The Division of Workers’ Compensation Medical Unit recently issued a letter memorandum advising attorneys and claims personnel that the DWC Medical Unit will not make determinations on compliance with the applicable regulations on panel requests and panel assignments on represented cases. The memo directs that disputes over these issues should be brought to, and decided by, the WCALJ and not the Medical Unit or Medical Director.
This new development has raised significant concern amongst practitioners as the procedures outlined in the memo are contrary to Labor Code statutes and California Code of Regulations. This could cause significant delay in litigating cases and create the possibility of manipulation and gamesmanship by parties to a case.
Many of the rules relating to requests and assignments of QME panels are found at 8 CCR sections 30 et seq. CCR 30 holds the panel assignment shall be selected randomly from the appropriate specialty designated by the party holding that right. However, CCR 31.1 specifically allows the Medical Director to consider listed criteria and make the decision on the specialty where the Medical Unit receives two requests on the same day and list different specialties. CCR 31.5 allows the Medical Director to issue replacement panels upon occurrence of certain listed events. CCR 31.7 allows the Medical Director to issue a second Panel of QME’s of a different specialty upon a showing of good cause why that second assignment would achieve an expeditious and just resolution of medical issues. These are just a couple examples of the regulations giving authority to the Medical Director to issue determinations on these controversies.
Despite the fact that the regulations clearly give the Medical Unit authority to exercise discretion and render decisions on these disputes, it appears that due to heavy work loads and decreased staffing, the Medical Unit has adopted this policy and shifted the burden to the already-burdened WCAB. Presumably the parties to one of these PQME disputes is now required to file a DOR to get before a WCALJ and obtain a decision on the PQME dispute. This is of concern as a DOR filing may not result in an MSC for 6 months.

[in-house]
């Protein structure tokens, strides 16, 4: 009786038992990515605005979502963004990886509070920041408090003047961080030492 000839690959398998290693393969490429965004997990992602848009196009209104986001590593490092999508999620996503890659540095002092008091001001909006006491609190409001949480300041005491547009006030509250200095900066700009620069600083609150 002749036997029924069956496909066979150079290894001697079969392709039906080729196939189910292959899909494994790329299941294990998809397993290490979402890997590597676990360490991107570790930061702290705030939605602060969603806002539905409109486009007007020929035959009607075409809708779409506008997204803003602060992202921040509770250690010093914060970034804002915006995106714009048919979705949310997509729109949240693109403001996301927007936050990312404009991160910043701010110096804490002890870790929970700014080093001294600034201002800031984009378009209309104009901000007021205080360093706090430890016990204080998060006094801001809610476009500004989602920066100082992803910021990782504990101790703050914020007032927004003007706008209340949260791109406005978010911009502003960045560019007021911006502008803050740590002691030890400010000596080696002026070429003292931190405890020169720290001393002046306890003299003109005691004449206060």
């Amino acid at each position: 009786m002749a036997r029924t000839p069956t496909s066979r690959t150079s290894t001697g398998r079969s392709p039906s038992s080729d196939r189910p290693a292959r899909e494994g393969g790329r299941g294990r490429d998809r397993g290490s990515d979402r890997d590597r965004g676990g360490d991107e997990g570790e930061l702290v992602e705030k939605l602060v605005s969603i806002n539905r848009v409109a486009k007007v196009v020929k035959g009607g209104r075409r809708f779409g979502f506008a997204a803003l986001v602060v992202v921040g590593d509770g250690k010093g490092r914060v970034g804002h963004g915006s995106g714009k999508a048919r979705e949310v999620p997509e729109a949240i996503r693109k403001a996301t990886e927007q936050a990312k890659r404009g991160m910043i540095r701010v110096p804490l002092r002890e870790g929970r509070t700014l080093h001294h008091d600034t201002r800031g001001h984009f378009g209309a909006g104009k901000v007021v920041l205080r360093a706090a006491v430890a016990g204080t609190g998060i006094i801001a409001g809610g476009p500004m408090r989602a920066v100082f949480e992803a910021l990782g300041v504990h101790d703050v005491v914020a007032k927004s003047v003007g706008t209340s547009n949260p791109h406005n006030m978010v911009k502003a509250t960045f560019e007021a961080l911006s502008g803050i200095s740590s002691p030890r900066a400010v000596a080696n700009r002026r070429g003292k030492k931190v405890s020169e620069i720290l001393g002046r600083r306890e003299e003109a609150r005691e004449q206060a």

Some attorneys are concerned that this policy gives rise to underhanded strategies and gamesmanship. Theoretically, an attorney could object to a panel assignment and request a hearing to use that delay to “persuade” the other party into agreeing on an AME in a more desirable specialty. On the other hand, a crafty applicant’s attorney might lodge an objection to a panel assignment in hopes of extending TTD status where it is felt a P&S finding might occur after the PQME evaluation.
Only time will tell what effect this Medical Unit policy will have on the litigation of claims. Perhaps the policy will encourage use of AMEs. If nothing else, this new policy looks to cause significant delays on cases if the sole recourse is to go before a WCJ on these issues. Brace up and get your objections in early!